Researchers at the Spanish National Cancer Research Centre (CNIO) have uncovered the genetic link between Diamond-Blackfan anemia (DBA) and cancer predisposition, in particular to lymphoma. The research paper, entitled “Partial Loss of Rpl11 in Adult Mice Recapitulates Diamond-Blackfan Anemia and Promotes Lymphomagenesis,” was published in Cell Reports.
DBA patients, in addition to suffering from a rare form of anemia, also present a predisposition to cancer development, namely lymphomas and solid tumors, such as osteosarcoma and colon cancer. DBA is caused by a malfunction in the bone marrow that results in a failure to produce sufficient red blood cells, eventually leading to the development of anemia.
Ribosomal proteins are part of ribosomes, structures responsible for protein biosynthesis inside cells. DBA patients have mutations in several ribosomal proteins, a fact that has led to extensive research into these molecules. Until now, investigators have tried to connect the dysfunctional ribosomal proteins present in patients to their predisposition to cancer without much success. In this mice study, inhibition of RPL11 was linked to DBA and to oncogenic pathways, with RPL11 deficiency found to originate a decrease in the expression of the tumor suppressor gene p53.
Lead researcher Dr. Manuel Serrano commented on this finding and why his group focused on RPL11: “Cells need the ribosomes to function properly in order to proliferate and grow; we knew that when something goes wrong in these organelles, RPL11 operates as a switch that activates the p53 gene to stop the cells from proliferating and forming tumours; this mechanism is called ribosomal stress. P53 is one of the main tumour suppressor genes identified to date, to the extent that its relevance in preventing cancer has led to it being named the guardian of the genome. This important function made us think that the protein could play a crucial role in the cancer predisposition observed in patients with DBA: if RPL11 is mutated, it loses the ability to activate p53 to prevent tumors caused by cellular damage.” Furthermore, mutations in this protein also lead to the upregulation of oncogene MYC, therefore promoting the development of tumors.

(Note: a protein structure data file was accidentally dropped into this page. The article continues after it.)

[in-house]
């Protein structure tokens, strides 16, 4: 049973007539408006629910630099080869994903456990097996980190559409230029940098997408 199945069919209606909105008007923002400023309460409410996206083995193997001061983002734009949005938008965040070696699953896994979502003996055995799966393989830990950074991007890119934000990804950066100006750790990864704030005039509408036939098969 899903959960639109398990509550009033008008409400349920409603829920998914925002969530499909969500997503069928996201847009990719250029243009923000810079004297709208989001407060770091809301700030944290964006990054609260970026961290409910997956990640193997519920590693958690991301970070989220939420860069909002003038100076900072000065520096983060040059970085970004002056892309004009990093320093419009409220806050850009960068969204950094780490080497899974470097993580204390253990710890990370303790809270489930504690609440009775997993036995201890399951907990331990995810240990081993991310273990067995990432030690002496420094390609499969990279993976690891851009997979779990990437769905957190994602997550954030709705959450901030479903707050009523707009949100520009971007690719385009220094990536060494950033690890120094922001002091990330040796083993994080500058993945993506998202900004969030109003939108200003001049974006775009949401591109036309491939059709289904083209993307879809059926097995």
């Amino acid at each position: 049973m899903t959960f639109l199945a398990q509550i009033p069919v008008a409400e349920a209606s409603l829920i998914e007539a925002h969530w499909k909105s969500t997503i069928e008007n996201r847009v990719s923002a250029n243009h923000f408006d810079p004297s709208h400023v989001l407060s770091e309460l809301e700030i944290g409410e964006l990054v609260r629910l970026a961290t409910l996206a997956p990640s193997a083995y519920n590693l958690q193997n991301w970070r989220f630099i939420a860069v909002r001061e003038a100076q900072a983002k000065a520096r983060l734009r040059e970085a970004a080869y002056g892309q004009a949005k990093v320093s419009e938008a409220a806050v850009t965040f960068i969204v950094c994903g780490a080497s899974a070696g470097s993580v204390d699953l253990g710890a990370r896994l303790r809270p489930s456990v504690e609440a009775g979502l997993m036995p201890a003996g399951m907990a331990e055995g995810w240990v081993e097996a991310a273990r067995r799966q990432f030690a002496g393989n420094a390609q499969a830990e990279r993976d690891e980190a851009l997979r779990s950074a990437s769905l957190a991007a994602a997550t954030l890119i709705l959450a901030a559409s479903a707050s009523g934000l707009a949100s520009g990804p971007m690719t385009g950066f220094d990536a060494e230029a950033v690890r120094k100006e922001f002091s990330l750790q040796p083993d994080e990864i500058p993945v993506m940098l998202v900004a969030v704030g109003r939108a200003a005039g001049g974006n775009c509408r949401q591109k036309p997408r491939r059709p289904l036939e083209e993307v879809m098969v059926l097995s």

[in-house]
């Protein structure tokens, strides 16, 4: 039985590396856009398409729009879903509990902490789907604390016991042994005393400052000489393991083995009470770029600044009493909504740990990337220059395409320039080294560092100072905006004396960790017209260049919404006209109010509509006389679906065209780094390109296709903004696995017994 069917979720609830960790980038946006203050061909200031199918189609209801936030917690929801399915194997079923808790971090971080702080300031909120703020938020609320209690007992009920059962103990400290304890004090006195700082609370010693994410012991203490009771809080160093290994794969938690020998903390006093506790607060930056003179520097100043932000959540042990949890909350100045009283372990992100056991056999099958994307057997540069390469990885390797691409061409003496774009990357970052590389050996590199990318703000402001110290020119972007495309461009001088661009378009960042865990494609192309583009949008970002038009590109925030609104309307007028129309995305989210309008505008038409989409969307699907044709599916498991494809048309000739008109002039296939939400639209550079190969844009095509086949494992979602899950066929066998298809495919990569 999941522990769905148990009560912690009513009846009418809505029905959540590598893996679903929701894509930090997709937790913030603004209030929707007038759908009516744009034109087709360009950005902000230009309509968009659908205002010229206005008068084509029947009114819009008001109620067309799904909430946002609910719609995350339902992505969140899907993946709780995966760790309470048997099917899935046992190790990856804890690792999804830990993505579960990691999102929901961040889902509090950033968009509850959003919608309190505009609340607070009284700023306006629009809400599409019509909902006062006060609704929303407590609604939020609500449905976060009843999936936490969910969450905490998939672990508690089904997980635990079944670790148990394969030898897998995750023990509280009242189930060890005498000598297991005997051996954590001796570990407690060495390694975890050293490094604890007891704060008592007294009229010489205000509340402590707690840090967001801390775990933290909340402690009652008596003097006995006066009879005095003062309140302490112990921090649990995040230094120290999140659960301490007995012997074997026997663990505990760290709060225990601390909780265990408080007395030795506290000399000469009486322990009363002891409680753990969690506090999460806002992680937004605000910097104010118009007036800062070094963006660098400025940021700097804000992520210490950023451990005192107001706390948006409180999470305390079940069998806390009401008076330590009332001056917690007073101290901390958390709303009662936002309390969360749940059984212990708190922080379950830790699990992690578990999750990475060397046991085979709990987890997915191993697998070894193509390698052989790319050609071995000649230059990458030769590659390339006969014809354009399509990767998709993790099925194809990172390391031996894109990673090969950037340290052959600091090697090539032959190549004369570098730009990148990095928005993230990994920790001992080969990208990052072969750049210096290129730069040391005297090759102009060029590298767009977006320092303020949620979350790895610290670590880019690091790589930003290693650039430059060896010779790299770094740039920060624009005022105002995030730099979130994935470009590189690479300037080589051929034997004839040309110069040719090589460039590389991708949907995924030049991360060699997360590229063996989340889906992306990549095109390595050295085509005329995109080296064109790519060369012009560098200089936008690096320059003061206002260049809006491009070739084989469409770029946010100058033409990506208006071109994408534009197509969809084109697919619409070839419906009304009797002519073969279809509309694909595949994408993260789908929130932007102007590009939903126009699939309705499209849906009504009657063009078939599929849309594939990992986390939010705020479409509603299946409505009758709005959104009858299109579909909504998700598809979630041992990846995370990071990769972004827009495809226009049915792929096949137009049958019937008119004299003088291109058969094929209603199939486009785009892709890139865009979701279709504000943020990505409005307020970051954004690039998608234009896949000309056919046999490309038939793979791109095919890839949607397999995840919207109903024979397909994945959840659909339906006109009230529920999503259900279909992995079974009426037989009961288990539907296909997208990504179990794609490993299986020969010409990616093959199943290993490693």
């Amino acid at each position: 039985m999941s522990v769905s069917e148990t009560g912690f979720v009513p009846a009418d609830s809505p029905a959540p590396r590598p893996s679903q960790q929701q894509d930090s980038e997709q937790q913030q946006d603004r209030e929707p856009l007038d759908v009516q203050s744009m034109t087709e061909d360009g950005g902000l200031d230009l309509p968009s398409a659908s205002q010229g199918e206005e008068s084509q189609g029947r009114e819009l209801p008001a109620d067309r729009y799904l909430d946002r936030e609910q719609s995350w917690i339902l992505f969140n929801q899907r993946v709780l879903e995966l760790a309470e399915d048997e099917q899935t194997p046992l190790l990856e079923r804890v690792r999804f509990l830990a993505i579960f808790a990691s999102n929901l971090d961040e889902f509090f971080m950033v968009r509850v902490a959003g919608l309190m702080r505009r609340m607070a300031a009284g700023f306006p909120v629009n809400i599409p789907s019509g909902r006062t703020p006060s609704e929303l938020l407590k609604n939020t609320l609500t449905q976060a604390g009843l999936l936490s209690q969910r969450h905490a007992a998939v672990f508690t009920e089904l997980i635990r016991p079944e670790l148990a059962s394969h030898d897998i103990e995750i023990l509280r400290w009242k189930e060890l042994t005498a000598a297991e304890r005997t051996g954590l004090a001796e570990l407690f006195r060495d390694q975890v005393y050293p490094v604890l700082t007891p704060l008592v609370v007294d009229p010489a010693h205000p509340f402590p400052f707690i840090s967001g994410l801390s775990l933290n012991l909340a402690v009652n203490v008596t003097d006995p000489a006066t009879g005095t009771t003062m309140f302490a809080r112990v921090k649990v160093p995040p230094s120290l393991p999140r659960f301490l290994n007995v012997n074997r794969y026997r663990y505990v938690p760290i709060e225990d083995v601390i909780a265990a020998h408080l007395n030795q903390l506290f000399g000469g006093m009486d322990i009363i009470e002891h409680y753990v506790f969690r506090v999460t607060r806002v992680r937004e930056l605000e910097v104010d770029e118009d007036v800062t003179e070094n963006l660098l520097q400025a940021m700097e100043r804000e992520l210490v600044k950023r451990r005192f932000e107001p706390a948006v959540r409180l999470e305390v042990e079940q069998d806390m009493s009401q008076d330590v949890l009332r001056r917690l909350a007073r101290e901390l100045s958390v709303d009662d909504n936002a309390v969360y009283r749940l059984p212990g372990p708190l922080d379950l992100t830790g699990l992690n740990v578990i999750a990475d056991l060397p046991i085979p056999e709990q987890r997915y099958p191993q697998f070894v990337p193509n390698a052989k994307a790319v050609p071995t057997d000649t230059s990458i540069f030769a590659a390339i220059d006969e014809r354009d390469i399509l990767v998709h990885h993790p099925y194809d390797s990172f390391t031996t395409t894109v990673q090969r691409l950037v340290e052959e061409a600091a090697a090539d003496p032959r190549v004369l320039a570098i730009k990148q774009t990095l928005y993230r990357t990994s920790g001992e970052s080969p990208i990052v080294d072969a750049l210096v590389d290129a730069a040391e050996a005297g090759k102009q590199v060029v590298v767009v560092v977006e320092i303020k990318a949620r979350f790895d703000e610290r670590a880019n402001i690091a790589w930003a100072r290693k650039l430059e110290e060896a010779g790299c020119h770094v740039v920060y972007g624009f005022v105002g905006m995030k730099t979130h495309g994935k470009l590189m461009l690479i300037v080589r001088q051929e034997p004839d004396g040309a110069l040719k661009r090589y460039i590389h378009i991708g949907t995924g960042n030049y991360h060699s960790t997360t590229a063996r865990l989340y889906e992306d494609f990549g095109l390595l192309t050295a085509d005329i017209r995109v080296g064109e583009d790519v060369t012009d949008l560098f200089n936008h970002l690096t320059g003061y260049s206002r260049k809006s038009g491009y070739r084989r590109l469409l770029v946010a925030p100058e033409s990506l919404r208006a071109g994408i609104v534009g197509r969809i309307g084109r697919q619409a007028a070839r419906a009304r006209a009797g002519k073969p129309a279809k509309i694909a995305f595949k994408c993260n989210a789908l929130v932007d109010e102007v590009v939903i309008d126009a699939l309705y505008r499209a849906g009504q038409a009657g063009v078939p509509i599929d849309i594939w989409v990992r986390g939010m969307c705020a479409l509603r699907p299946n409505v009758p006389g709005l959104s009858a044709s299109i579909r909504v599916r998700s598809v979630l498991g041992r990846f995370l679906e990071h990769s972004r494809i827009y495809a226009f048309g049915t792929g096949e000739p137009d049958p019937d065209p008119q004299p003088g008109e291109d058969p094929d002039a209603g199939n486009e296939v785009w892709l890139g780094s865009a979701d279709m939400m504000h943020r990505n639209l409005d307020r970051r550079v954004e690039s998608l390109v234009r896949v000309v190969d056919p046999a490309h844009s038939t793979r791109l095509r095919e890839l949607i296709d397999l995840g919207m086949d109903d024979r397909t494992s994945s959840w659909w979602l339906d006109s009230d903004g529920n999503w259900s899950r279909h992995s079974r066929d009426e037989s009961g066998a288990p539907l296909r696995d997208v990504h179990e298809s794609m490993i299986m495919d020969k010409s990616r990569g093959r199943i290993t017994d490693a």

Researchers are now investigating if these findings can be translated to human patients. Current treatments focus on relieving symptoms of anemia, by blood transfusions, corticosteroisds and bone marrow transplants. This research might lead to therapies that not only increase red blood cells, but also address the higher risk of cancer development among DBA patients.